Liza Loop's volunteer page

1. Introduction

Hi, I'm the "Vision Keeper" for HCLE and founder of LO*OP Center, Inc, our umbrella nonprofit corporation.
My story is at click

Here is a brief profile of me, including a resume.

If you want to reach me, please either send email to Liza at hcle dot org or telephone me to tell me there is a message waiting here. The advantage of posting to this page is that others can see our conversation.

2. A few notes about HCLE

By 1986, I knew LO*OP Center's Store Front operations were closed for good and I was wondering what to do with all of the items about computing in education that I had collected over the years. There were two institutions that might be interested in documenting the work that I and others had done to popularize computing and make it an awesome tool for learning: Stanford University and the nascent Computer History Museum. I gathered together 16 boxes of "stuff" and gave 8 to the Stanford Libraries and 8 to the Computer History Museum (CHM). At the time, CHM was groaning under a huge airplane hanger-full (literally) of materials donated by folks from all over Silicon Valley. My donation was incorporated into the whole and I have no idea what happened it. Stanford, on the other hand, kept my donation together, made a rough catalog of the box contents and created "finding aides" so that scholars could access these materials. Here is their inventory:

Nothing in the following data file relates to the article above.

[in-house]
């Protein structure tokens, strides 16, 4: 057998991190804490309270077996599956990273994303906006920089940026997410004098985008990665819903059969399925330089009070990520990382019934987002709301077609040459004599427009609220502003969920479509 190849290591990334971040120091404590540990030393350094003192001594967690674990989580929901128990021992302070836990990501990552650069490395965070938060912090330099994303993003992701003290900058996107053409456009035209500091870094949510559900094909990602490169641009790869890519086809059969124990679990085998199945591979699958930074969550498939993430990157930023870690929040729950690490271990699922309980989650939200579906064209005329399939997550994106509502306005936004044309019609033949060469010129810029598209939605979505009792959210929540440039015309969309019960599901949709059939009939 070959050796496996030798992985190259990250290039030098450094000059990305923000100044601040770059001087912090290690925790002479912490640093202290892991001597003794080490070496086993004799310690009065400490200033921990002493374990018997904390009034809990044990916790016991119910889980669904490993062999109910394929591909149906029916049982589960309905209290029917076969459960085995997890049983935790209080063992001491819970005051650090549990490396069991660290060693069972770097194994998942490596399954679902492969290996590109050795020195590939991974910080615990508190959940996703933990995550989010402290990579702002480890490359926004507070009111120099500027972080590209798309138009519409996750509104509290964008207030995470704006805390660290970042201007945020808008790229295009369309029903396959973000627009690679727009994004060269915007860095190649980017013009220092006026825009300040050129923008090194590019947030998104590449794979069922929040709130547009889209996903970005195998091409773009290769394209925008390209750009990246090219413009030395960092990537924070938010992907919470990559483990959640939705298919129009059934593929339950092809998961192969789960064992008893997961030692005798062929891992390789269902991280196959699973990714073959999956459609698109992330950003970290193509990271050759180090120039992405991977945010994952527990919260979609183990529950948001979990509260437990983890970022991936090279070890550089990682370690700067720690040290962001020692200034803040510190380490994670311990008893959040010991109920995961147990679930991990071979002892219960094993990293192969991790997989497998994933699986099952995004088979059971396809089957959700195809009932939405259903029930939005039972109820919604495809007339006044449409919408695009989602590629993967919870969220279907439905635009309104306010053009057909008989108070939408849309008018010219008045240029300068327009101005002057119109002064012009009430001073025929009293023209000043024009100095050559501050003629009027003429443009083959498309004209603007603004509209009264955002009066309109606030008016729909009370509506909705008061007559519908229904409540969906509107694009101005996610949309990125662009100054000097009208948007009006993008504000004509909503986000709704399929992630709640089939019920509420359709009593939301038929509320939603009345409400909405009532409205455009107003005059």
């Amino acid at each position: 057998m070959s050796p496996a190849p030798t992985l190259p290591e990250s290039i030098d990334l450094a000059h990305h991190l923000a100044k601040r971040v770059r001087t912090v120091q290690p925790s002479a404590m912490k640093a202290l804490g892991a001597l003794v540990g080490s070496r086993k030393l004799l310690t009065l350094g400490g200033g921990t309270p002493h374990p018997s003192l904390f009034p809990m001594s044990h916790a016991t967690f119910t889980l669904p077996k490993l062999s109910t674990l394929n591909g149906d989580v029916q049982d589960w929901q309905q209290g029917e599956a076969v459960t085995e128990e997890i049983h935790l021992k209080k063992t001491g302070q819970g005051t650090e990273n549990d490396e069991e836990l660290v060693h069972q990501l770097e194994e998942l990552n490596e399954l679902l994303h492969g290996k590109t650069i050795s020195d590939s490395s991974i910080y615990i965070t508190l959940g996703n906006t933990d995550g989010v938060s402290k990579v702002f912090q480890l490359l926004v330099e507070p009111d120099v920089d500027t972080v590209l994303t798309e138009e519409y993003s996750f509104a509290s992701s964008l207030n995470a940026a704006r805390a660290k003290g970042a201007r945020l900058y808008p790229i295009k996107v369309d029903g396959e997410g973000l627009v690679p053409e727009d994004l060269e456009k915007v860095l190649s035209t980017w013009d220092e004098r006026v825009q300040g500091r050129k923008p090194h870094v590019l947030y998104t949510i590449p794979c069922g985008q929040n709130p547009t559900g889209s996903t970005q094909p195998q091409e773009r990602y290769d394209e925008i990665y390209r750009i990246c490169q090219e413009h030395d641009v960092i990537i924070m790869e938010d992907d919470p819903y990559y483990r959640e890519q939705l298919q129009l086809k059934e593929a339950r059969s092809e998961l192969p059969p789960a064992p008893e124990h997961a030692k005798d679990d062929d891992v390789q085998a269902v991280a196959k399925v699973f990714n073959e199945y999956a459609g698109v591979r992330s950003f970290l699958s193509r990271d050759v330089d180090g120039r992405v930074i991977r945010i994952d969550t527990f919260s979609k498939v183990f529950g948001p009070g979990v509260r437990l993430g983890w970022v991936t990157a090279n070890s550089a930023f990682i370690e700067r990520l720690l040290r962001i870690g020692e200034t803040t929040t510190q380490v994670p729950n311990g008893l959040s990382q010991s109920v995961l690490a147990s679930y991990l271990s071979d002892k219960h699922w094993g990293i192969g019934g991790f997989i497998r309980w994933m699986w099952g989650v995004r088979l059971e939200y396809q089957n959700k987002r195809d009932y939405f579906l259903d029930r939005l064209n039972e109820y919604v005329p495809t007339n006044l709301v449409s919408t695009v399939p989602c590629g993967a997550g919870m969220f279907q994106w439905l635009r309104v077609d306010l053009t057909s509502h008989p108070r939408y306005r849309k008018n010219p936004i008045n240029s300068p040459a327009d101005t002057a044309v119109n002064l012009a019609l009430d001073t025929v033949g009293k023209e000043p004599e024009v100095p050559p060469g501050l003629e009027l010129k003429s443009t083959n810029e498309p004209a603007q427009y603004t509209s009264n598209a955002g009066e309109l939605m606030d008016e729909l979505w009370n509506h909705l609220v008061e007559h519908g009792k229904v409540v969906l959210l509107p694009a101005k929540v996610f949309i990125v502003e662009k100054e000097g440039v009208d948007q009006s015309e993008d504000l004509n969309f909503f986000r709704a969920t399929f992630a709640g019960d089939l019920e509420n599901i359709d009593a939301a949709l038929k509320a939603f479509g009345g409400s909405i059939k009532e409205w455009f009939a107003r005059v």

Guide to the Liza Loop Papers, 1972 - 1984

If you want to go to the Hoover Library in Palo Alto, CA, USA and request that a box be brought to you, you can. Many scholars do. But that's not my idea of how to provide access to historical material in 2014. It should be on the web so you can view it at your leisure from your home or library computer. Before you can do this all the paper has to be scanned. Commercial scanning costs about 10 cents per page. There are thousands of pages in these boxes. The challenge for HCLE, our challange, is to induce Stanford, which already has a large scanning facility, to make processing this collection a high priority.

Happily, two members of the Stanford community, Henry Lowood and Fred Turner, are championing this project. They have gotten the Peoples Computer Company Newsletters (PCC) and the Homebrew Computer Club Newsletters scanned so that they are now online for our use. You can help demonstrate to Stanford that there is a demand for more of this material. Surf on over to Guide to the Liza Loop Papers, 1972 - 1984 and select a few items that you would like to read. Then drop Henry an email (lowood at stanford dot edu) saying that you'd be pleased if Stanford would make these item available to you online. You might also mention how much you appreciate being able to see PCC and Homebrew and what a fine institution Stanford is for doing this.

3. Link to Liza's publications